While many workers around the world are worried about downsizing, lay-offs and how to protect their jobs, workers in Argentina have come up with their own solution to business closures – Occupy, Resist and Produce. Many factories, like the Zanon Ceramics plant, have been running without bosses for almost a decade. In response to a financial crisis in 2001 that wrecked Argentina’s economy, workers decided to occupy their workplaces and start up production without bosses in order to safe-guard their jobs.
Zanon Ceramics, now known as FASINPAT (Factory without a boss), has re-defined the basis of production: without workers, bosses are unable to run businesses; without bosses, workers can do it better. As the largest recuperated factory in Argentina, and occupied since 2001, the Zanon ceramics plant in the Patagonian province of Neuquén now employs 470 workers.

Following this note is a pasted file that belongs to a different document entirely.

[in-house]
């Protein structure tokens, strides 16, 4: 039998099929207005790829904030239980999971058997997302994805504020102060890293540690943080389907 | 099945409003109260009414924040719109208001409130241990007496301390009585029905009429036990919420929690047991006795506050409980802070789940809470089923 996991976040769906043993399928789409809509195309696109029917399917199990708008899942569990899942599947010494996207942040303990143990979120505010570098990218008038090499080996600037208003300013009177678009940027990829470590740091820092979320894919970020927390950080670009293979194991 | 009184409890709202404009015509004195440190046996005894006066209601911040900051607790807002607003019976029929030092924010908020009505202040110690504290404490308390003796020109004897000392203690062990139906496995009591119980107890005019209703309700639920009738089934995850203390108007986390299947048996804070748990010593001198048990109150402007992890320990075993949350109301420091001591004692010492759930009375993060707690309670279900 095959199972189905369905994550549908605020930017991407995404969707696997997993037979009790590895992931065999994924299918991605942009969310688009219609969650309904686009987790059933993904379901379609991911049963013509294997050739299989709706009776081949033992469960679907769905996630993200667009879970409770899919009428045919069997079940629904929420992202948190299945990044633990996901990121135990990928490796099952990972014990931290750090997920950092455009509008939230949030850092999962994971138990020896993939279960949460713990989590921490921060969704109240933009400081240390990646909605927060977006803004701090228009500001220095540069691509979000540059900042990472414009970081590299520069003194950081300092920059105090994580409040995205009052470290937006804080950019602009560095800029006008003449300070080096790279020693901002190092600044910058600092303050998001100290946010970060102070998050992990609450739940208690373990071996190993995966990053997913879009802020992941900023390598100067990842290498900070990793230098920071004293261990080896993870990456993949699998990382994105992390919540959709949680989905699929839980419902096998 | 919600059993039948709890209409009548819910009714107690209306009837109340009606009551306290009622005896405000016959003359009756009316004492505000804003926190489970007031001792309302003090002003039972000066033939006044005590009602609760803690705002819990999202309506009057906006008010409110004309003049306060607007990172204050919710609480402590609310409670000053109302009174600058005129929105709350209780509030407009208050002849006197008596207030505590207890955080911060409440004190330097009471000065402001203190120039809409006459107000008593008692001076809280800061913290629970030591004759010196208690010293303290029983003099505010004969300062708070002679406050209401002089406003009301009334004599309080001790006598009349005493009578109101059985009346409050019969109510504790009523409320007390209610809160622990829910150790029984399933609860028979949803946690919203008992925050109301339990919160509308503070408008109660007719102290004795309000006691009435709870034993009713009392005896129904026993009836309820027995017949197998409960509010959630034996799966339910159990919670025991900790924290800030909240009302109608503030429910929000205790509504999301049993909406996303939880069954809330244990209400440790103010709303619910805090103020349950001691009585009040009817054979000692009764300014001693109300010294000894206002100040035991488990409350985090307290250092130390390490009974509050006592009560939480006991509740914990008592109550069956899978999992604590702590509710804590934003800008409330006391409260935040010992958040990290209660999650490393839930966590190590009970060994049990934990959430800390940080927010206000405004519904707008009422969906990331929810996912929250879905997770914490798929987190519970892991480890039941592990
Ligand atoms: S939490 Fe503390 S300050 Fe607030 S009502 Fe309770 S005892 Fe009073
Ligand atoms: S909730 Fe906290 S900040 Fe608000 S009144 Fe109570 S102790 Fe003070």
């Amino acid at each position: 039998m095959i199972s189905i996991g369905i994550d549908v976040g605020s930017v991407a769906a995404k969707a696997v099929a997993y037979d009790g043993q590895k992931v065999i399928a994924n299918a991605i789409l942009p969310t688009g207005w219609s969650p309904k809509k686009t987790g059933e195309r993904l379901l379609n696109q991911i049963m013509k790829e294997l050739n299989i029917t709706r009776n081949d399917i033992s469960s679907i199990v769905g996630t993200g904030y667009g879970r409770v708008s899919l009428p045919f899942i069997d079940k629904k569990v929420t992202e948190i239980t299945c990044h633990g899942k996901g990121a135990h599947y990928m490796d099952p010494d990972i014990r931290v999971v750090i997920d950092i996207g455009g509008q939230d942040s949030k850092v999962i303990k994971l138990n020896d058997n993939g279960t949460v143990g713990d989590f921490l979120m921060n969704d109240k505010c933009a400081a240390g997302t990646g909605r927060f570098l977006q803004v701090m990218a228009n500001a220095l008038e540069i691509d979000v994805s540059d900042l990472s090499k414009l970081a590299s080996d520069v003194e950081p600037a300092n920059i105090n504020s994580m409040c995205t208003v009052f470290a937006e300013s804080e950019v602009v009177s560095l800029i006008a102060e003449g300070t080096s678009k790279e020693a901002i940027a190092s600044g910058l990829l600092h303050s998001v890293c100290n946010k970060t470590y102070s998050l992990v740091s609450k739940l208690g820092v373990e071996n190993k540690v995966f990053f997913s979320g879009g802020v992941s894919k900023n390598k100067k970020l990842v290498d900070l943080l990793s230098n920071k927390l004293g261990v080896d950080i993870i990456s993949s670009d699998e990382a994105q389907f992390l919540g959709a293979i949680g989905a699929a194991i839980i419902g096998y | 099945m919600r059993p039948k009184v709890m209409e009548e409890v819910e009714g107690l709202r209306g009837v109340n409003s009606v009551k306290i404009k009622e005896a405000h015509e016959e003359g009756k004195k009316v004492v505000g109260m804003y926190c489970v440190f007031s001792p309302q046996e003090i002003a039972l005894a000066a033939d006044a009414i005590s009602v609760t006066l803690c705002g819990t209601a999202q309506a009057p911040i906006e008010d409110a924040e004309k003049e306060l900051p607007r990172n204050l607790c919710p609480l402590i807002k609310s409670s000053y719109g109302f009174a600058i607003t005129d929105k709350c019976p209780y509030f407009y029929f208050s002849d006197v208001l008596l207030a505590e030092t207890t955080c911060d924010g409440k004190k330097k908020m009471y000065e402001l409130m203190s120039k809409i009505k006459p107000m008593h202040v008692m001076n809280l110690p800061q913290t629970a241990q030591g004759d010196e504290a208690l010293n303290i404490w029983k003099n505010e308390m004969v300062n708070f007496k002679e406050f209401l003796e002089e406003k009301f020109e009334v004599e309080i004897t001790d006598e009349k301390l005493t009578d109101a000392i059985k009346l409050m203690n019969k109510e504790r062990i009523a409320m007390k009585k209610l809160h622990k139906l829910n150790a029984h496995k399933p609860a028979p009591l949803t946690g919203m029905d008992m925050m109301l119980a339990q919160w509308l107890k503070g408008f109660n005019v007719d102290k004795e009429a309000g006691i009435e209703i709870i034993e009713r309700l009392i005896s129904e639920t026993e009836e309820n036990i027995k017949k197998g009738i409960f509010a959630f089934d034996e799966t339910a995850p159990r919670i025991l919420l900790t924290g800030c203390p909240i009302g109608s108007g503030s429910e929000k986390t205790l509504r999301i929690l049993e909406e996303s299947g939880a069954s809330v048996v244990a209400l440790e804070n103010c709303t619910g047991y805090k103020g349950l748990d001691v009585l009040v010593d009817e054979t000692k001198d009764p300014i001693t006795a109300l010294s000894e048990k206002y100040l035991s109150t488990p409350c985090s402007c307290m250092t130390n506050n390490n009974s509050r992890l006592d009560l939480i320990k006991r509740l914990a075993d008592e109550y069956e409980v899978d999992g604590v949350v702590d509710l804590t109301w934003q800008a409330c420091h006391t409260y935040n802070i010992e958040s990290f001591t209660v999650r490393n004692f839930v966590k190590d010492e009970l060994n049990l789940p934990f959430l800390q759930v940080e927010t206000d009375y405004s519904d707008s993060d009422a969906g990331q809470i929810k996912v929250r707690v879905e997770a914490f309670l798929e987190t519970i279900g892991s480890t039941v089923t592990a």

This month, the FASINPAT collective is a step closer in winning permanent control of the factory. The provincial government presented a bill in the provincial legislature for the expropriation of the factory. If this bill is passed, and it looks favorable, it would mean a solution to the workers’ long standing legal woes.
Since the plant began production under worker control in 2002, they have faced numerous eviction threats and other violent attacks. The government has tried to evict them five times using police operatives. On April 8, 2003, during the most recent eviction attempt, over 5,000 community members from Neuquén came out to defend the factory.
In a press release, the worker collective said that the legislature received the bill was a positive step. "The historic progress we made today was the result of a hard fight. The collective struggle and mobilization of Worker Self-management, along with the workers in this country, community support and international recognition has made this possible."